Saying “more steps are needed,” President Bush announced the forthcoming (see Blackout Rules Published at ) rules from the Labor Department regarding blackout notifications. Bush signed the law approving the new changes and calling on the DOL to prepare regulations supporting them in July (see Blackout Rules Ride With Accounting Reforms ).
Echoing comments made at the height of the Enron scandal (see Bush Unveils Pension Proposal ), Bush said, “Today’s workers own more than $1.5 trillion in assets through their 401(k)’s. Younger workers have an average of about $10,000 in their accounts, while workers near retirement hold closer to $100,000 in their 401(k)’s. This is real money for real workers, and we must do all we can to help make sure it’s there for them when they retire.”
While crediting the forthcoming rules with offering some protection, Bush also called on the “Senate to pass the rest of my proposals into law.” Those proposals, which Bush termed “common sense,” and already encompassed in a bill passed by the House in April, include:
- Giving workers the ability to diversify company stock investments after three years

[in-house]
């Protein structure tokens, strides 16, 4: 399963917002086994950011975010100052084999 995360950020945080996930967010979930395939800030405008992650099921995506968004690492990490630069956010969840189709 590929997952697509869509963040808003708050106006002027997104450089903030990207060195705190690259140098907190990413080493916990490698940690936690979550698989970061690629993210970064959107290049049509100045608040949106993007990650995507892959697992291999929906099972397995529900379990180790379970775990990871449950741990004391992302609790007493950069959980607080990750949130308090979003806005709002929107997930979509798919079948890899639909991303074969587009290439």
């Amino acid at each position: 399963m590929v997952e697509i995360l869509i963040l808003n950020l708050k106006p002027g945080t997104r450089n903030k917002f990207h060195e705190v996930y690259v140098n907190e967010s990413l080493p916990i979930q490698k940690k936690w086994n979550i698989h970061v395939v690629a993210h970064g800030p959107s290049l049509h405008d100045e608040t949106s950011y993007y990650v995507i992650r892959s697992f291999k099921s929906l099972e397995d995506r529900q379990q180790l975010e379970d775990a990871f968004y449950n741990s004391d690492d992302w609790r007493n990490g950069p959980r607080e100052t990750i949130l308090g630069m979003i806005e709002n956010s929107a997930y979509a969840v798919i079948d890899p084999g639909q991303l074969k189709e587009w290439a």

- Giving more information about the investment performance of their accounts
- Allowing firms that manage money to provide investment advice to participants for a fee
The most controversial aspect of the proposals is the approach on investment advice. Unlike the current proposals languishing in the Senate, the House version, championed by Representative John Boehner (R-Ohio) and supported by the Bush administration, would allow investment management firms to offer participants investment advice for a fee, subject to some restrictions and participant disclosure (see Pension Protection Passes House ). The Senate versions would essentially retain current prohibitions against the practice (see Advice Approaches Separate Senate, House ).
Bush said the remaining changes would allow workers to “make more informed decisions about their savings.”
Congress informally recessed on Thursday; however, lawmakers will return after the November elections to try to wrap up their unfinished business.
The president also alluded to forthcoming rules from the Securities and Exchange Commission that would bar corporate insiders from selling their own holdings of company stock while workers could not during a 401(k) blackout. The rules, which will take effect next year, were also part of the Sarbanes-Oxley accounting reform bill signed by the President in July.
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